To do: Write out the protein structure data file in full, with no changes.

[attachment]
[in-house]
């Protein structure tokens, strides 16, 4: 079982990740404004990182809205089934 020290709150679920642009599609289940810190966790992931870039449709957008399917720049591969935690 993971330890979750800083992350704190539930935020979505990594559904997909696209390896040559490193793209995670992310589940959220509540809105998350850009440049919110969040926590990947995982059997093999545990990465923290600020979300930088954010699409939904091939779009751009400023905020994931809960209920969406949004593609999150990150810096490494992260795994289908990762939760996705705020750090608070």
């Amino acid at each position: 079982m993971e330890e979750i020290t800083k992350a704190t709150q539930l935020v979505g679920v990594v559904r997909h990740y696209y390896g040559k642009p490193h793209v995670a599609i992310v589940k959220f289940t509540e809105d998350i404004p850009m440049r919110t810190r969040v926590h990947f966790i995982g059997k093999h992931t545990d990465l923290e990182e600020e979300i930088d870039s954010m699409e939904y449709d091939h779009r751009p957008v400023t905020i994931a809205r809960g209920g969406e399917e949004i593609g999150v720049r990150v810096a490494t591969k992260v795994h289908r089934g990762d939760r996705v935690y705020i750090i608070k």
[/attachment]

[in-house]
């Protein structure tokens, strides 16, 4: 079982990740404004990182809205089934 020290709150679920642009599609289940810190966790992931870039449709957008399917720049591969935690 993971330890979750800083992350704190539930935020979505990594559904997909696209390896040559490193793209995670992310589940959220509540809105998350850009440049919110969040926590990947995982059997093999545990990465923290600020979300930088954010699409939904091939779009751009400023905020994931809960209920969406949004593609999150990150810096490494992260795994289908990762939760996705705020750090608070």
């Amino acid at each position: 079982m993971e330890e979750i020290t800083k992350a704190t709150q539930l935020v979505g679920v990594v559904r997909h990740y696209y390896g040559k642009p490193h793209v995670a599609i992310v589940k959220f289940t509540e809105d998350i404004p850009m440049r919110t810190r969040v926590h990947f966790i995982g059997k093999h992931t545990d990465l923290e990182e600020e979300i930088d870039s954010m699409e939904y449709d091939h779009r751009p957008v400023t905020i994931a809205r809960g209920g969406e399917e949004i593609g999150v720049r990150v810096a490494t591969k992260v795994h289908r089934g990762d939760r996705v935690y705020i750090i608070k």